Thursday, July 30, 2009

The Abstinence Teacher

My better- or rather, my vastly superior - half recently bought a copy of Tom Perotta's The Abstinence Teacher from Shakespeare and co in Paris. Since I had only brought How to Lose Friends and Alienate People along as holiday matter, I needed a new book, and stat (not because Toby Young's memoir is awful - it's not. It's just that it's one of those little pamphlets you can hoover up in more or less a single sitting: cf. those of Marcus Trescothick and Michael Atherton; I scanned the salient chapters--the crack-up, the Ashes--in various Borders around town). Anyway, I wheedled and pouted like a sad champion until I was allowed to read.

It's actually brilliant. I sort of knew it must be at least a bit good, since it had been hugely well reviewed just about everywhere. It's a nice question, therefore, why the book I never trained my voracious I MUST BUY THIS kleig lights upon the book for even a fleeting moment. Anyway. The book is about a sex education teacher in a small American town, whose turf gets encroached upon by an incongruously gamine Christian pushing her abstinence-only program into the school, and who also has to deal with her daughter's soccer coach who, after much drinking and drugging, is now born-again.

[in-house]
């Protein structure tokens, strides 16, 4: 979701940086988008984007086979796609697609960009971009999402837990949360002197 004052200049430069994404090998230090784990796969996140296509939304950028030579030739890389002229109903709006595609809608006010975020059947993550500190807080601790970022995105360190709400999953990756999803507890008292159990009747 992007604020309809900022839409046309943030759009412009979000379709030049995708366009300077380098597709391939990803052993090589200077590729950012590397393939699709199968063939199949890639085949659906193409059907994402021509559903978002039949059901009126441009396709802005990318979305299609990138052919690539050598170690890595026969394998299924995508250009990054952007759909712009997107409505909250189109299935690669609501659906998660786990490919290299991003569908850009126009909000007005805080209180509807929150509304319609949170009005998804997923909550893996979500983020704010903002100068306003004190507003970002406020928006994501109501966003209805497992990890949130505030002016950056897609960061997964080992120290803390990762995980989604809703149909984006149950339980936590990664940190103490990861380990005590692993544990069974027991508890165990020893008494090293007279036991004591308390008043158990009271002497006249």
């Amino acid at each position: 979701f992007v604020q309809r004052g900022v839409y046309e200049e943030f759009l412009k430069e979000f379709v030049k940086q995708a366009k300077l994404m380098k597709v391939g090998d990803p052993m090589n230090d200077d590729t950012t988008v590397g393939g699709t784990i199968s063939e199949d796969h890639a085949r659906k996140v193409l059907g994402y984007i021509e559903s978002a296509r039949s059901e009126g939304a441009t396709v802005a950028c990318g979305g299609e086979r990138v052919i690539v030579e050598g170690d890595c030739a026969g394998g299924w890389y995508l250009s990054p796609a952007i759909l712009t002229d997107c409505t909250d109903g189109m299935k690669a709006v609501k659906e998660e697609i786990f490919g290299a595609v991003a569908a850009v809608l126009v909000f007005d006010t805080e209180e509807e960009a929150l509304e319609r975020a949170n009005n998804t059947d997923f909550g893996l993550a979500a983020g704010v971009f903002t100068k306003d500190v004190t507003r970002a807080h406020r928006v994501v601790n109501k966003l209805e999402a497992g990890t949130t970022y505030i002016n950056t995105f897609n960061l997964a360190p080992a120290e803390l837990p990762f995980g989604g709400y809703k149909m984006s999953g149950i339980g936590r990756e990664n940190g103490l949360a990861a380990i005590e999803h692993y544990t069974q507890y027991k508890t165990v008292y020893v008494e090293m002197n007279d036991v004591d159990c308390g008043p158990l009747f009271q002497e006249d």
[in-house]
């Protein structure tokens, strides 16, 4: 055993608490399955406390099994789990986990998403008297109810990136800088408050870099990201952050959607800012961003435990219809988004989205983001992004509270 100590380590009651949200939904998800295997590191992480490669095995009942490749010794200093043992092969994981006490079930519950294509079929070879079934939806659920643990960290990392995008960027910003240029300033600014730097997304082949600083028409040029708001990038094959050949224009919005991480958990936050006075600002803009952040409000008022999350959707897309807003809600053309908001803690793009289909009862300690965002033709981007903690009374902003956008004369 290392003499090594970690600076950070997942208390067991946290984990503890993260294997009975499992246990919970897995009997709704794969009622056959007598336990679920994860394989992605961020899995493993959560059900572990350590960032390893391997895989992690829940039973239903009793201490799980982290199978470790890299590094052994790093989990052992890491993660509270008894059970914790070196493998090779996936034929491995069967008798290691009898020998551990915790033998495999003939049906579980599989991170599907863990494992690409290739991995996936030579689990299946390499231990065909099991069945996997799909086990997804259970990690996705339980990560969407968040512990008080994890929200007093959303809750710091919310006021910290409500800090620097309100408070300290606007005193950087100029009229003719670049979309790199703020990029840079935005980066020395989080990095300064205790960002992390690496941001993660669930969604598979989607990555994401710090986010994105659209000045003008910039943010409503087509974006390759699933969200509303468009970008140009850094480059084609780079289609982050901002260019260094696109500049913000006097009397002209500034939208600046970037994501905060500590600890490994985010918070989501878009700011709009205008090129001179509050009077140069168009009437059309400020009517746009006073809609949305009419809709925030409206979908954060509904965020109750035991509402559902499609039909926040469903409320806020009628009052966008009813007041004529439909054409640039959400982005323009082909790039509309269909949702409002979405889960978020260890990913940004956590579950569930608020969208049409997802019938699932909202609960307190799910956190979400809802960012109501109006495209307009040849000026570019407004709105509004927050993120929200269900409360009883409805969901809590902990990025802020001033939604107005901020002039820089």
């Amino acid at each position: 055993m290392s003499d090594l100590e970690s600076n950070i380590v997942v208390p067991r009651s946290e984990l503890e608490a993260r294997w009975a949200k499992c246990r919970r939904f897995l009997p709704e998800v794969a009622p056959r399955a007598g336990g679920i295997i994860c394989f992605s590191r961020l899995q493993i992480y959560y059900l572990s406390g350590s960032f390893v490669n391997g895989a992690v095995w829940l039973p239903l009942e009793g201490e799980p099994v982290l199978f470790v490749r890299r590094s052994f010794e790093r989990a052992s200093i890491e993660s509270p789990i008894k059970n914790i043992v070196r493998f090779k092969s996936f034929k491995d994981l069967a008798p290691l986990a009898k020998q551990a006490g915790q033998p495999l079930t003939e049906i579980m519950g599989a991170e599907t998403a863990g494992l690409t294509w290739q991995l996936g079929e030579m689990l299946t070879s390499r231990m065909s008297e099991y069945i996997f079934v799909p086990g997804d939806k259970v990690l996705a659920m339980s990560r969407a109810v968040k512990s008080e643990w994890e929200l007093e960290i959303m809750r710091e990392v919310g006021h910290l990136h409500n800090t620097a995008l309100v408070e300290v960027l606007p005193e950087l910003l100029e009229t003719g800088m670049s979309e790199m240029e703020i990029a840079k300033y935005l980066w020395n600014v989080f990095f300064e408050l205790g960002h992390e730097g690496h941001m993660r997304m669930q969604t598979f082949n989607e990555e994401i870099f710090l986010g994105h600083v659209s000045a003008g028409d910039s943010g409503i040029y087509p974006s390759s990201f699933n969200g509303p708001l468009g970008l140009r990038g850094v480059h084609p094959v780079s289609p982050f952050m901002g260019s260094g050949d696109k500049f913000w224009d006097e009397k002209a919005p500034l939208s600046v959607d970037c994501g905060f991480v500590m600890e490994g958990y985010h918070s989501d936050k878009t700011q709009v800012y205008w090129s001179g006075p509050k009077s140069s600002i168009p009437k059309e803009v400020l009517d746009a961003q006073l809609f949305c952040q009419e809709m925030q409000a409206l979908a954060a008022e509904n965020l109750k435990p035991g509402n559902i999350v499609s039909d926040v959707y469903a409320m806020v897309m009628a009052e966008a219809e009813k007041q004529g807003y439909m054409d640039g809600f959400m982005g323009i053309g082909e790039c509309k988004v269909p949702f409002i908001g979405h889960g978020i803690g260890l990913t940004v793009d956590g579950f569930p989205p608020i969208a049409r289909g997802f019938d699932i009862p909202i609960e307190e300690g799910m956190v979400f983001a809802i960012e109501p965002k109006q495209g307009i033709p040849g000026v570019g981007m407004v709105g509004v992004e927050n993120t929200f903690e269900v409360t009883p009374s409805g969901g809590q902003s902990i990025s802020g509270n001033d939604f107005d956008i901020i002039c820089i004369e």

Apart from the brilliant interior voices of the assembled pastors, sad-sack teachers, ex-wives and husbands, defiant teens and jarringly perky Christians, what stands out is Perotta's compelling facility with dialogue and plot. Fantastic set pieces, such as the recalcitrant teachers having to relate a "sexual experience I regret" or the born-again convention, are powered forward by the smooth engine of the plot, all its part moving in lovely harmony as the book's smooth groove's crescendo hits a surprising note at the climax.


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